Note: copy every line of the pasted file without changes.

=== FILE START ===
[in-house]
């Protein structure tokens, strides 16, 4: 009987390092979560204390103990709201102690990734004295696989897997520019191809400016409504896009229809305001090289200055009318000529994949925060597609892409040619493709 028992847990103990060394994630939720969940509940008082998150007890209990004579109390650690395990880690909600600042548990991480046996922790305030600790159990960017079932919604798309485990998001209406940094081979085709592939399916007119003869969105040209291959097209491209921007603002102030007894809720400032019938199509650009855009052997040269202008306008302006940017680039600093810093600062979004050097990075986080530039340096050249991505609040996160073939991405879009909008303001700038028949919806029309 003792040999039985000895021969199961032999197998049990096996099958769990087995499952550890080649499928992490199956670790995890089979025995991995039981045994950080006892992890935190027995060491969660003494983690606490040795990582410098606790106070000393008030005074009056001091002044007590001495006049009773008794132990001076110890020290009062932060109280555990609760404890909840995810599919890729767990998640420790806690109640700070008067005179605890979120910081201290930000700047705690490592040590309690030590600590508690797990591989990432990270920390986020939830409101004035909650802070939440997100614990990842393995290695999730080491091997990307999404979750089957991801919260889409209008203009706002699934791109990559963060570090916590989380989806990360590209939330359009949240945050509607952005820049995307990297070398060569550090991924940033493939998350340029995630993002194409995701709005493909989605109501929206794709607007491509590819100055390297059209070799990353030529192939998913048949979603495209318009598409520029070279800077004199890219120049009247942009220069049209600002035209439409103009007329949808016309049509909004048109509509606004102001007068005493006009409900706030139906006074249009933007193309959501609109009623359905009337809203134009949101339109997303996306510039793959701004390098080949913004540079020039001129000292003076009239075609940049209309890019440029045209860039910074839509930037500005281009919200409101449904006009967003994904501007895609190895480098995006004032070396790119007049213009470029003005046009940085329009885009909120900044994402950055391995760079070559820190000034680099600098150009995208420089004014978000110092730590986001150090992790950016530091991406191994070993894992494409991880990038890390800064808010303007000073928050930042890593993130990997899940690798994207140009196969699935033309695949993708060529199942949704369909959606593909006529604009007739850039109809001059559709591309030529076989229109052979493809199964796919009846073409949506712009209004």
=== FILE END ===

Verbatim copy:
[in-house]
């Protein structure tokens, strides 16, 4: 009987390092979560204390103990709201102690990734004295696989897997520019191809400016409504896009229809305001090289200055009318000529994949925060597609892409040619493709 028992847990103990060394994630939720969940509940008082998150007890209990004579109390650690395990880690909600600042548990991480046996922790305030600790159990960017079932919604798309485990998001209406940094081979085709592939399916007119003869969105040209291959097209491209921007603002102030007894809720400032019938199509650009855009052997040269202008306008302006940017680039600093810093600062979004050097990075986080530039340096050249991505609040996160073939991405879009909008303001700038028949919806029309 003792040999039985000895021969199961032999197998049990096996099958769990087995499952550890080649499928992490199956670790995890089979025995991995039981045994950080006892992890935190027995060491969660003494983690606490040795990582410098606790106070000393008030005074009056001091002044007590001495006049009773008794132990001076110890020290009062932060109280555990609760404890909840995810599919890729767990998640420790806690109640700070008067005179605890979120910081201290930000700047705690490592040590309690030590600590508690797990591989990432990270920390986020939830409101004035909650802070939440997100614990990842393995290695999730080491091997990307999404979750089957991801919260889409209008203009706002699934791109990559963060570090916590989380989806990360590209939330359009949240945050509607952005820049995307990297070398060569550090991924940033493939998350340029995630993002194409995701709005493909989605109501929206794709607007491509590819100055390297059209070799990353030529192939998913048949979603495209318009598409520029070279800077004199890219120049009247942009220069049209600002035209439409103009007329949808016309049509909004048109509509606004102001007068005493006009409900706030139906006074249009933007193309959501609109009623359905009337809203134009949101339109997303996306510039793959701004390098080949913004540079020039001129000292003076009239075609940049209309890019440029045209860039910074839509930037500005281009919200409101449904006009967003994904501007895609190895480098995006004032070396790119007049213009470029003005046009940085329009885009909120900044994402950055391995760079070559820190000034680099600098150009995208420089004014978000110092730590986001150090992790950016530091991406191994070993894992494409991880990038890390800064808010303007000073928050930042890593993130990997899940690798994207140009196969699935033309695949993708060529199942949704369909959606593909006529604009007739850039109809001059559709591309030529076989229109052979493809199964796919009846073409949506712009209004």